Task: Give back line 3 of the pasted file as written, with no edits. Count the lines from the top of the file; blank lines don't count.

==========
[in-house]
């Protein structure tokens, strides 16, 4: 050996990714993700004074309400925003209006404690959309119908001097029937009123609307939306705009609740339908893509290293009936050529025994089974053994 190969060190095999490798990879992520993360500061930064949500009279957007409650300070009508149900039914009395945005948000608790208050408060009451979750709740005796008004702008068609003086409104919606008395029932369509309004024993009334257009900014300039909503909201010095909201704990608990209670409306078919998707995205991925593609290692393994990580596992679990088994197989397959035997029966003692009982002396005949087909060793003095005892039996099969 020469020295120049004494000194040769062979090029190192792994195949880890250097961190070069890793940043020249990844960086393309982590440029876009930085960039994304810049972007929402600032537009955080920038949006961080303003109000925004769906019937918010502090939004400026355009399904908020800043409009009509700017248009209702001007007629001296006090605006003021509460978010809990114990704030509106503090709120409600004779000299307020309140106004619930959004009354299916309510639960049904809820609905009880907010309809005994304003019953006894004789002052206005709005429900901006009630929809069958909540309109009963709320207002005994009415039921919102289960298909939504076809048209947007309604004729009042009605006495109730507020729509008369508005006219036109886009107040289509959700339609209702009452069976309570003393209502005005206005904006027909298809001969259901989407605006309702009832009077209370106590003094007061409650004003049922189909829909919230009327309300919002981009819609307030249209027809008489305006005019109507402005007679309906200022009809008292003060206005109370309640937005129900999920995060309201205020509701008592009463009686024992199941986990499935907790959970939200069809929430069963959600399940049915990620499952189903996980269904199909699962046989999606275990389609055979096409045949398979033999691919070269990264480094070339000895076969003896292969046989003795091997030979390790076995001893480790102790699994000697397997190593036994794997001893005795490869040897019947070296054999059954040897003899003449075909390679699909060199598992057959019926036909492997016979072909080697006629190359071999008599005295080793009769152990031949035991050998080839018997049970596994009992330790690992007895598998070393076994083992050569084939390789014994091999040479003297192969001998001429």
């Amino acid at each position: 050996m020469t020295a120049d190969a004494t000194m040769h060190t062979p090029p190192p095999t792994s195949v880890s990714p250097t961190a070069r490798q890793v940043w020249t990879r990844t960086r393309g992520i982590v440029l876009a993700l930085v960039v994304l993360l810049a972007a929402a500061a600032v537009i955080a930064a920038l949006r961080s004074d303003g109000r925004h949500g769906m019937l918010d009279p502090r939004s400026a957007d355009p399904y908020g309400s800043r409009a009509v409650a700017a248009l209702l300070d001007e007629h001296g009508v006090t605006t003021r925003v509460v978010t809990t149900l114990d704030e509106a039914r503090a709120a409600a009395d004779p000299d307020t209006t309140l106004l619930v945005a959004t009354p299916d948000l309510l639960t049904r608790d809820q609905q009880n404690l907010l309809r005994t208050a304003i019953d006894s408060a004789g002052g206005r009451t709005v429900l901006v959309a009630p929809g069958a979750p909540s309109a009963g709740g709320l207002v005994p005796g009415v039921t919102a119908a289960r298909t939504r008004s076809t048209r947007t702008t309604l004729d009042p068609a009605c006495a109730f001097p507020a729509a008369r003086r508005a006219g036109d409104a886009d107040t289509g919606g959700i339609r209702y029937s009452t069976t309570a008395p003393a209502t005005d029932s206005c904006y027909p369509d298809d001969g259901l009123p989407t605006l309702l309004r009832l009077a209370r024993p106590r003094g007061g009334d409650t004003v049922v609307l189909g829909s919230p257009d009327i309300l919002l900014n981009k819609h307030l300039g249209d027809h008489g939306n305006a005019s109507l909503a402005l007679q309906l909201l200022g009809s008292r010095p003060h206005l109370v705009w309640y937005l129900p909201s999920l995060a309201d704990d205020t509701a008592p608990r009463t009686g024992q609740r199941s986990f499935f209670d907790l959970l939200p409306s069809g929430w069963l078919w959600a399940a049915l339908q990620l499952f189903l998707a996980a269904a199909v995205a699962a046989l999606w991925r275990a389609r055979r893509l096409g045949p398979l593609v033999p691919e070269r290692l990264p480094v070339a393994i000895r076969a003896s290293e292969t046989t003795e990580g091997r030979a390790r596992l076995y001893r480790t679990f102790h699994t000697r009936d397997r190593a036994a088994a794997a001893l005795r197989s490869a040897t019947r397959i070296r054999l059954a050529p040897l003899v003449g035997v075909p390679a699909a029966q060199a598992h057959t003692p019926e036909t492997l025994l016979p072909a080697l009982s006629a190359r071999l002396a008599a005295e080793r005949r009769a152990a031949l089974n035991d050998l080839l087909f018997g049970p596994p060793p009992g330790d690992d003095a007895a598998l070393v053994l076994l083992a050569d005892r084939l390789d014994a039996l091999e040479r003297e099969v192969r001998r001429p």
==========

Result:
């Amino acid at each position: 050996m020469t020295a120049d190969a004494t000194m040769h060190t062979p090029p190192p095999t792994s195949v880890s990714p250097t961190a070069r490798q890793v940043w020249t990879r990844t960086r393309g992520i982590v440029l876009a993700l930085v960039v994304l993360l810049a972007a929402a500061a600032v537009i955080a930064a920038l949006r961080s004074d303003g109000r925004h949500g769906m019937l918010d009279p502090r939004s400026a957007d355009p399904y908020g309400s800043r409009a009509v409650a700017a248009l209702l300070d001007e007629h001296g009508v006090t605006t003021r925003v509460v978010t809990t149900l114990d704030e509106a039914r503090a709120a409600a009395d004779p000299d307020t209006t309140l106004l619930v945005a959004t009354p299916d948000l309510l639960t049904r608790d809820q609905q009880n404690l907010l309809r005994t208050a304003i019953d006894s408060a004789g002052g206005r009451t709005v429900l901006v959309a009630p929809g069958a979750p909540s309109a009963g709740g709320l207002v005994p005796g009415v039921t919102a119908a289960r298909t939504r008004s076809t048209r947007t702008t309604l004729d009042p068609a009605c006495a109730f001097p507020a729509a008369r003086r508005a006219g036109d409104a886009d107040t289509g919606g959700i339609r209702y029937s009452t069976t309570a008395p003393a209502t005005d029932s206005c904006y027909p369509d298809d001969g259901l009123p989407t605006l309702l309004r009832l009077a209370r024993p106590r003094g007061g009334d409650t004003v049922v609307l189909g829909s919230p257009d009327i309300l919002l900014n981009k819609h307030l300039g249209d027809h008489g939306n305006a005019s109507l909503a402005l007679q309906l909201l200022g009809s008292r010095p003060h206005l109370v705009w309640y937005l129900p909201s999920l995060a309201d704990d205020t509701a008592p608990r009463t009686g024992q609740r199941s986990f499935f209670d907790l959970l939200p409306s069809g929430w069963l078919w959600a399940a049915l339908q990620l499952f189903l998707a996980a269904a199909v995205a699962a046989l999606w991925r275990a389609r055979r893509l096409g045949p398979l593609v033999p691919e070269r290692l990264p480094v070339a393994i000895r076969a003896s290293e292969t046989t003795e990580g091997r030979a390790r596992l076995y001893r480790t679990f102790h699994t000697r009936d397997r190593a036994a088994a794997a001893l005795r197989s490869a040897t019947r397959i070296r054999l059954a050529p040897l003899v003449g035997v075909p390679a699909a029966q060199a598992h057959t003692p019926e036909t492997l025994l016979p072909a080697l009982s006629a190359r071999l002396a008599a005295e080793r005949r009769a152990a031949l089974n035991d050998l080839l087909f018997g049970p596994p060793p009992g330790d690992d003095a007895a598998l070393v053994l076994l083992a050569d005892r084939l390789d014994a039996l091999e040479r003297e099969v192969r001998r001429p």